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Period poverty: what it is and how we can tackle the issue

Period poverty: what it is and how we can tackle the issue

This article was published in the Early Spring 2020 issue of JUNO. To buy a copy or subscribe to the magazine, visit Junomagazine.com. Established in 2003, this bi-monthly publication focuses on natural parenting and family life. &SISTERS really enjoyed collaborating with them on their ‘positive periods’ issue.

What is Period Poverty?

Period poverty is the inability to access period products due to financial or social constraints. More than 137,700 girls missed school in the UK because they could not afford basic sanitary products in 2017 alone. Indeed, millions of women around the world stay at home during their periods, whether because of shame attached to menstruation in their cultures or inadequate access to period products. In India, a quarter of girls miss school or drop out entirely because of menstruation, and only 12% of women have access to sanitary pads. According to a survey in South Sudan, 83% of school girls use old cloths, goat skins or nothing at all to manage their periods whilst UNESCO estimates that 50% of girls in Kenya do not have access to period products. In many parts of the world, girls receive absolutely no menstrual education. Up to 82% of girls in Malawi learn about menstruation only when they get their first period, whilst a third of girls in rural Gambia thought that their period was a disease. These sobering statistics get to the heart of what propagates period poverty – a lack of education and the stigma surrounding menstruation in many cultures.

In the UK, it is those in low-income families, the homeless and asylum seekers who are most vulnerable to period poverty, unable to afford the £128 that the average woman spends on sanitary products per year (according to charity Bloody Good Period). Indeed, 1 in 10 girls between the ages of 14 and 21 have been unable to afford sanitary products, according to Plan International UK research, whilst 27% of girls overuse a sanitary product, as they cannot afford a fresh one. The issue is glaring – period products are categorised as ‘luxury items’ in the UK, and therefore subject to 5% VAT (the so-called ‘Tampon Tax’). Enforced under the Labour government in 2000, the categorisation of sanitary products as ‘non-essential’ products is tantamount to a financial penalty for menstruation, an unavoidable part of women’s lives. Despite parliament accepting an amendment to abolish Tampon Tax in 2016, EU legislation prevented the then-Chancellor George Osbourne from putting this into effect. In very real terms, women may find themselves forced to forego buying tampons in order to afford food, instead using makeshift pads from household items such as socks, paper or toilet roll.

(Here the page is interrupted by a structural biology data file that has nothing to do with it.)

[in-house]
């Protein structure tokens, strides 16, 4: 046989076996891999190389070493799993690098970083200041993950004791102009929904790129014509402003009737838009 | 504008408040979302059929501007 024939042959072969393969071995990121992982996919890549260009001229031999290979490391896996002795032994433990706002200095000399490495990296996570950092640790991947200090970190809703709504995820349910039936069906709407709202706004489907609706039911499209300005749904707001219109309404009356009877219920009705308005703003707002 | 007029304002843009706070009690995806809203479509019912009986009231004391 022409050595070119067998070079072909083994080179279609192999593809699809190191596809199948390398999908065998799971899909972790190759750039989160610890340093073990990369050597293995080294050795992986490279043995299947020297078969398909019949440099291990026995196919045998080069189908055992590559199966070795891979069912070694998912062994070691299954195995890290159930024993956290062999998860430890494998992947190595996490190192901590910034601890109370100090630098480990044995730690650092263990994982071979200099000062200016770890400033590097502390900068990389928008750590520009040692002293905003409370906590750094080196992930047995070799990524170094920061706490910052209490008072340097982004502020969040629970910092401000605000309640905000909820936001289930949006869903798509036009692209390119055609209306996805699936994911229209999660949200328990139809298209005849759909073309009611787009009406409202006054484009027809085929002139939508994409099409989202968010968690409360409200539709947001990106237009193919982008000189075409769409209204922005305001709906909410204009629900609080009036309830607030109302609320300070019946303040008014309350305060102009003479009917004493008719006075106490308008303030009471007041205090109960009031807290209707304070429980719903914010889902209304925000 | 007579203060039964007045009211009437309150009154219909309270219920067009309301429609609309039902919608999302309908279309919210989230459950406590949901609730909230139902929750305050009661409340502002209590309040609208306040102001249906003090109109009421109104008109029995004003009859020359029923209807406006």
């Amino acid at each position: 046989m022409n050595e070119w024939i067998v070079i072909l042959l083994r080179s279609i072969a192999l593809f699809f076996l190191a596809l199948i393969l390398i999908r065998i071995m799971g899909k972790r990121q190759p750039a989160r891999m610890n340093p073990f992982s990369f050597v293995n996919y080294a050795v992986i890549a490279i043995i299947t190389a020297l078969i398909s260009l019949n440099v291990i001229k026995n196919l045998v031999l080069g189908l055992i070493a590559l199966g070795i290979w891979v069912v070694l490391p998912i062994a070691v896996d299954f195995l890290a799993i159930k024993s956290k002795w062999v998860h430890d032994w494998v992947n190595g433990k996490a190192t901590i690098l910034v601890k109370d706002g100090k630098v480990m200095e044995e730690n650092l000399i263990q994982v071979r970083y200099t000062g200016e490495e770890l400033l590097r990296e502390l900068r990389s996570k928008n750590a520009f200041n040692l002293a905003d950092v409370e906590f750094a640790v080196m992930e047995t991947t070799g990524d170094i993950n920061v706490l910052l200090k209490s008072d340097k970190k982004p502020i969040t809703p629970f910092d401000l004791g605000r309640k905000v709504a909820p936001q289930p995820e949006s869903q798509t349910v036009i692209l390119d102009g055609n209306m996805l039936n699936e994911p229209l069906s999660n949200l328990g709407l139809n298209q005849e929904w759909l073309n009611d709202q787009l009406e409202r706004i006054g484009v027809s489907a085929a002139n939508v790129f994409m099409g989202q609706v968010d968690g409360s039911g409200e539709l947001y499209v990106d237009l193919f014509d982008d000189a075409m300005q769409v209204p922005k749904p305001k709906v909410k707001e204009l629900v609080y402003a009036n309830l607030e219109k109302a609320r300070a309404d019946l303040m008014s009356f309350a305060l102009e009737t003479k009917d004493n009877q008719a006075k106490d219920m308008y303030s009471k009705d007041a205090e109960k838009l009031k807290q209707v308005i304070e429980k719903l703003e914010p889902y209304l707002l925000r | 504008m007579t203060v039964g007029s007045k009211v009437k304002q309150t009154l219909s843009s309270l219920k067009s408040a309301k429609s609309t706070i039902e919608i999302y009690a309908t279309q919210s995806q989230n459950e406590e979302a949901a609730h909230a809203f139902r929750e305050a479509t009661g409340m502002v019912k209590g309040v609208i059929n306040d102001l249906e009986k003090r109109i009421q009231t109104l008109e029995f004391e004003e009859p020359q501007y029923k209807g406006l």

Whilst Britain’s planned exit from the EU may see an end to the Tampon Tax, the UK government has taken significant steps to tackle period poverty. A dedicated ‘Menstrual Hygiene Day’ (on the 28th May) aims to raise awareness of the issue, and a first of its kind Period Poverty Taskforce was launched in May 2019. Chaired by Minister for Women and Equalities Penny Mordaunt, Plan International UK and Procter & Gamble, it aims to tackle the stigma around periods, whilst improving access to period products. This follows a government pledge to provide free period products in schools, hospitals and police custody, as part of the Chancellor’s 2019 Spring Statement. In Scotland, a £5.2m investment by government earlier this year means that all schools, colleges and universities now offer free sanitary products, in an effort to ‘banish the scourge of period poverty’ among pupils and students.